When a Therapist Is Being Stalked

How can mental health professionals deal with patients who cross the line?

Posted Jan 20, 2014

Based on victim surveys, about 16 percent of women and 5 percent of men in the United States reported having been stalked at some point in their lives.

The legal definition varies, but stalking is usually defined as "repeated unwanted behaviors that reasonably cause the individual who is being stalked to experience fear of harm or death to self, family, or household," but many stalkers are careful enough to avoid breaking laws.

Even though the majority of stalkers are men, an estimated 12 to 22 percent are women, although the motivation often varies according to the intended target.

According to the research of Paul E. Mullen and his colleagues, there are five types of stalkers, although there can be considerable overlap among the different categories.  

  • Rejected stalkers who are seeking revenge following a perceived rejection (real or imagined).
  • Intimacy-seeking stalkers who are seeking to form a close relationship with their intended target.
  • Incompetent stalkers lack basic social skills and often engage in stalking behaviour in the hope of becoming intimate with their target.
  • Resentful stalkers are revenge-seekers who feel they have been somehow wronged by their target. They are often prone to paranoid ideation that is difficult to treat.
  • Predatory stalkers seek power and control over their targets and are most likely to intimidate their victims. These are the stalkers most likely to be charged for their offenses.

While most stalkers are not violent, the risk should not be overlooked despite the reluctance of many police officers to lay charges unless a clear criminal act occurs. Risk of violence usually rises in stalkers with a previous criminal history while nonpsychotic stalkers are more likely to become violent than psychotic stalkers.

Regardless of the actual risk of assault, stalking has a clear impact on the mental health of targets. Around 20 to 30 percent of stalking victims seek counseling because of the emotional distress caused by stalking and one in seven will change their residence. Stalking victims are also much more likely to arm themselves or take other defensive measures to ensure their safety.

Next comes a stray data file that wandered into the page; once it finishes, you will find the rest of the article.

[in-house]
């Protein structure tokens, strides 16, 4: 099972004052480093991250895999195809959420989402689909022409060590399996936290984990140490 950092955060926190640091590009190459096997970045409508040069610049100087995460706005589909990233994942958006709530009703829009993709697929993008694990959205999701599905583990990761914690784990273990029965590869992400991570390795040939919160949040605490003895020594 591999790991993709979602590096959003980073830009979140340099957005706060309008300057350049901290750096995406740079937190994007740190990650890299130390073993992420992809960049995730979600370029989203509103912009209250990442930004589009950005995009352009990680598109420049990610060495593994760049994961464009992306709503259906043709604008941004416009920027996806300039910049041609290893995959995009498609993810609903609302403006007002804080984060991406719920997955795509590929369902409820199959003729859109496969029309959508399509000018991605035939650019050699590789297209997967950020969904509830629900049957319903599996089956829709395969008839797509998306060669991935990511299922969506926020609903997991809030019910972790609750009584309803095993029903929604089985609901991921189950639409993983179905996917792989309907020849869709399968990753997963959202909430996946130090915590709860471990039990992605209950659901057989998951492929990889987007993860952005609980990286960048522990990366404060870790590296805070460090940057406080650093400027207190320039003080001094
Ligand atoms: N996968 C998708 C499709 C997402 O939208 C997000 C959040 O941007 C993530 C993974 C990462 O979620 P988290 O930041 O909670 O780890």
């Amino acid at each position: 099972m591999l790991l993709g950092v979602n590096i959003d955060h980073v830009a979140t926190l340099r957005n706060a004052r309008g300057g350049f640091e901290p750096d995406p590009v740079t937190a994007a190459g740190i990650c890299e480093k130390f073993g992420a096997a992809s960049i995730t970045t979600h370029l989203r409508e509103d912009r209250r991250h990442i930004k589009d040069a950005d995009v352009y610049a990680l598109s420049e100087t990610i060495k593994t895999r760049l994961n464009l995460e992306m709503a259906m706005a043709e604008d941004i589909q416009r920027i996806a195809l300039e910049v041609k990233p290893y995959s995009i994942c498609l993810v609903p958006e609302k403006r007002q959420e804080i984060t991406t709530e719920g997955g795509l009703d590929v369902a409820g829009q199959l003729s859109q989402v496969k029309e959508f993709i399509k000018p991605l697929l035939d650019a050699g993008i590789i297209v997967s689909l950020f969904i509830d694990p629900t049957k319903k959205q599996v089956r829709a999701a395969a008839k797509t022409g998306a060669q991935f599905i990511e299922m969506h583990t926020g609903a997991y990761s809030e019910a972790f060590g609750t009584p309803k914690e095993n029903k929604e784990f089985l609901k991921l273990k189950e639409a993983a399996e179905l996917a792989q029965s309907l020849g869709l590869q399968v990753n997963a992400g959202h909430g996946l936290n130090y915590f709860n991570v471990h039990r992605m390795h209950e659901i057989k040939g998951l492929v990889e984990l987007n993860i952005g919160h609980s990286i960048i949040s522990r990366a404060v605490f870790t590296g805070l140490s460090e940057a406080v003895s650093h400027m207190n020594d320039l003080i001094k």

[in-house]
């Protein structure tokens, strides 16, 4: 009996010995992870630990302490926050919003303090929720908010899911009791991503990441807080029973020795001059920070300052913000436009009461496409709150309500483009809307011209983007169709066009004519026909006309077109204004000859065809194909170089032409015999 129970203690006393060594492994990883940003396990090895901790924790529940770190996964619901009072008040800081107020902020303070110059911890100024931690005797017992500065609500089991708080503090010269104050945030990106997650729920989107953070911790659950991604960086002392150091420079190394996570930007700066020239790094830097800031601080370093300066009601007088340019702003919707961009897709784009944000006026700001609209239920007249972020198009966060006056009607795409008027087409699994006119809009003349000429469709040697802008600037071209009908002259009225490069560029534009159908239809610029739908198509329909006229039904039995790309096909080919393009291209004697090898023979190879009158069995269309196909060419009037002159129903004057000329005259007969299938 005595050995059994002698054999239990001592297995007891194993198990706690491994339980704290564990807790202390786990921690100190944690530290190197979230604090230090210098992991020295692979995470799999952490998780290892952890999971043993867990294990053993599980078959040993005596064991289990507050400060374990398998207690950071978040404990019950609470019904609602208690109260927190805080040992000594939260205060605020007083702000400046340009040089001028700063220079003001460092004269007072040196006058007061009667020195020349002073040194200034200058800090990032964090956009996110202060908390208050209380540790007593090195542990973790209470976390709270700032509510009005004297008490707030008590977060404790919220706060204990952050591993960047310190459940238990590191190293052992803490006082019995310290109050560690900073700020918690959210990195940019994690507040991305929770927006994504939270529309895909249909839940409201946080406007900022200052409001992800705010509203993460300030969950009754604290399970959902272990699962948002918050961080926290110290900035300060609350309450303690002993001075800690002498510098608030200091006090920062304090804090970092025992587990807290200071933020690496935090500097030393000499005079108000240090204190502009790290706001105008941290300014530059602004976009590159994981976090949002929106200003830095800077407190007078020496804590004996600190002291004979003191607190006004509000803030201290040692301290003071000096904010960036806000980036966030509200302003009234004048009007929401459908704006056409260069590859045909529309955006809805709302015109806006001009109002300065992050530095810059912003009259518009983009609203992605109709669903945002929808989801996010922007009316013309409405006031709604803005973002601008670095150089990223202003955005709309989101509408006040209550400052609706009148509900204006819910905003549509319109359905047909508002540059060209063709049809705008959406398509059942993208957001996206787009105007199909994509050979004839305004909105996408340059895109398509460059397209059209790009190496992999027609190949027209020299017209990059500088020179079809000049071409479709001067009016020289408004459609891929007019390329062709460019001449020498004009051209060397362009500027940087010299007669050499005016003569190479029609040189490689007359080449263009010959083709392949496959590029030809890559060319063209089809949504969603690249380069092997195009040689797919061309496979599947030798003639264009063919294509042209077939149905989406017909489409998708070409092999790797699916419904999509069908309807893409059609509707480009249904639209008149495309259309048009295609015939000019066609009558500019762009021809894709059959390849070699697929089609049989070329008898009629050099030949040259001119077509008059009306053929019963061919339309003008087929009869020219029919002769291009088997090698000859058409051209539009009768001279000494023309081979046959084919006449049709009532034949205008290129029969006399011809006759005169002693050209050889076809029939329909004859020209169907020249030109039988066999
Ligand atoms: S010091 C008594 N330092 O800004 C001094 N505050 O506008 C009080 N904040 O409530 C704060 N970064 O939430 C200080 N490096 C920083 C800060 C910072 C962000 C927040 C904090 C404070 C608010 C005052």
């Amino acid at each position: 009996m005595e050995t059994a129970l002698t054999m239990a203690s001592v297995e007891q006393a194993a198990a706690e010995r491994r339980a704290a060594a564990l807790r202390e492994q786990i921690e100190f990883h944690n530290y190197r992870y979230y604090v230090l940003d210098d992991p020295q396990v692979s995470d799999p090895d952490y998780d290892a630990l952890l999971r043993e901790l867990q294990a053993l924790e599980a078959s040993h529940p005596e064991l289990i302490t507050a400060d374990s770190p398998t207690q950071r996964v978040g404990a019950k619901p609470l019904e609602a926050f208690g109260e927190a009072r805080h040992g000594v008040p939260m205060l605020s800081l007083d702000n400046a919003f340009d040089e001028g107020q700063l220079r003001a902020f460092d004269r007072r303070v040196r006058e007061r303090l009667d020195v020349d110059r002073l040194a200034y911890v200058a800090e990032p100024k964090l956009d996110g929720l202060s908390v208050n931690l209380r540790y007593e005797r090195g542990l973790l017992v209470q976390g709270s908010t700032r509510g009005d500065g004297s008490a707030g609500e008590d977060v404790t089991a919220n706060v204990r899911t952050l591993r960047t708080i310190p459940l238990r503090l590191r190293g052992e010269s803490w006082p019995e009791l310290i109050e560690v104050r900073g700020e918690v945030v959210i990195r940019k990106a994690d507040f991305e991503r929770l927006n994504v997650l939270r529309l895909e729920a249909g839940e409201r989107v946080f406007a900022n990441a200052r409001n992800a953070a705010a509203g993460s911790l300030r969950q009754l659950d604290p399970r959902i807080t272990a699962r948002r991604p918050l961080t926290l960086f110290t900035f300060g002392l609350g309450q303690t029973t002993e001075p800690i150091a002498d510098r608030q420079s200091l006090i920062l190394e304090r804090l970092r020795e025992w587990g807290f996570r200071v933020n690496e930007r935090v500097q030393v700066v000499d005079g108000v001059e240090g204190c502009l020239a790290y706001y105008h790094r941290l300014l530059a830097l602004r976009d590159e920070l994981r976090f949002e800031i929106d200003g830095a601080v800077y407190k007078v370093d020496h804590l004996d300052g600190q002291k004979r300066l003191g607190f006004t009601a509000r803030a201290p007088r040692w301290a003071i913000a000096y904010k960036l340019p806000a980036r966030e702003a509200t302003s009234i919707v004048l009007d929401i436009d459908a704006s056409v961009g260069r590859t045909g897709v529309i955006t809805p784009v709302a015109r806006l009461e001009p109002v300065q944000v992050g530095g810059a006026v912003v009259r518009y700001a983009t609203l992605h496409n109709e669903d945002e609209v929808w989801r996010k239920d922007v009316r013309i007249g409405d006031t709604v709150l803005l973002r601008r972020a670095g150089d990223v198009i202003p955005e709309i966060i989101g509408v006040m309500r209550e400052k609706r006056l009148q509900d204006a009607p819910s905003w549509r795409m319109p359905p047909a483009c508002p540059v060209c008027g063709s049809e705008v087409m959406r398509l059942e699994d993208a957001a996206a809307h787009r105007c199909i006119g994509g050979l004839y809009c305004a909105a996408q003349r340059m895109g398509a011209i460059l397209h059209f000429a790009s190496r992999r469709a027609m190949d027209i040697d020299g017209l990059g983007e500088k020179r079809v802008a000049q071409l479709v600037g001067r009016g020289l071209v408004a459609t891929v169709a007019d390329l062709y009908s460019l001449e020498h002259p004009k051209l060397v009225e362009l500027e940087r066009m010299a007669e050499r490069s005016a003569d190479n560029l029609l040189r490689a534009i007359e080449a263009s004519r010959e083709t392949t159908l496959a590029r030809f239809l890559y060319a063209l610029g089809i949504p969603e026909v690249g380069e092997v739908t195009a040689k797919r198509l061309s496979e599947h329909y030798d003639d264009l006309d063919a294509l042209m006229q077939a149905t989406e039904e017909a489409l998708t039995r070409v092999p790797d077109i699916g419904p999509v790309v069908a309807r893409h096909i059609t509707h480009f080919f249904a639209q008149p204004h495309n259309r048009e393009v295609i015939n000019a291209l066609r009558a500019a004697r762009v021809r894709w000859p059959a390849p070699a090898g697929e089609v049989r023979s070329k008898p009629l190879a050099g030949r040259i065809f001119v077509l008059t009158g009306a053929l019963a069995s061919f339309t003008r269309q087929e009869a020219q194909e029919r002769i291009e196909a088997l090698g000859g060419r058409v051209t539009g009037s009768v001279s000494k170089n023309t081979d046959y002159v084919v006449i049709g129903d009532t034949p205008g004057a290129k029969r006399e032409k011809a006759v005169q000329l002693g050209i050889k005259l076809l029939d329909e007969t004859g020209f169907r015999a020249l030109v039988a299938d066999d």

But what if the stalking victim is a mental health professional? Being stalked by a former patient is a potential threat for many therapists with studies of mental health settings in the United States suggesting that as many as 6 to 11 percent of therapists will be stalked by patients at some point in their careers. Studies of different medical specialties suggest that psychiatrists are the most likely to be stalked. One Australian study found that the incidence of psychiatrists who were stalked was as high as 19.5 percent.   

There is a long history of Incidents of violence directed against therapists by former patients  including the 1893 shooting of Dr. Gilles de la Tourette (of Tourette's syndrome fame) by a hysterical patient. More recent cases include the 2006 murder of Dr. Wayne Fenton by a patient he was assessing, the 2008 murder of Dr. Kathleen Faughey (by a patient who had targeted the psychiatrist she was sharing an office with), and the bizarre harassment campaign launched against Dr. Jan Falkowski by an amorous patient.  

Though there is rarely a consistent pattern to stalking of mental health professionals, the effect that it has on them can be extreme and long-lasting. A 2005 Italian study found that 8 percent of stalked professionals thought of changing their profession as a result of the stalking and 5 percent actually did so. One in four professionals who report having been stalked end up losing time from work in order to avoid their stalker or to get help from fellow therapists and attorneys.   

Stalking episodes can last as briefly as a few days or can persist much longer (the average length is about two years). During the time that the stalking occurs, professionals typically experience mental distress due to safety fears, lack of proper support from law enforcement and professional organizations, and the uncertainty over when and where the next confrontation will take place. Mental health professionals who are stalked often find themselves isolated from the people around them, many of whom develop fears for their own safety or who wonder if the targeted professional somehow "deserved" the harassment through their own actions.  

While professional organizations typically have procedures in place for dealing with various professional issues, they often fail to address the problem of mental health professionals being stalked by a current or former patient. As well, most clinical training programs tend not to address how to manage stalking behaviour and professionals, especially young professionals who are most likely to be stalked, are left floundering for answers when stalking occurs.   

Unfortunately, professionals being stalked by a patient find themselves in an ethical bind when it comes to pursuing legal options due to the need to respect patient confidentiality. While Tarasoff laws allow for breaking confidentiality when patients pose a threat to others, most ethical codes fail to take therapist stalking into account in permitting therapists to speak freely about their concerns.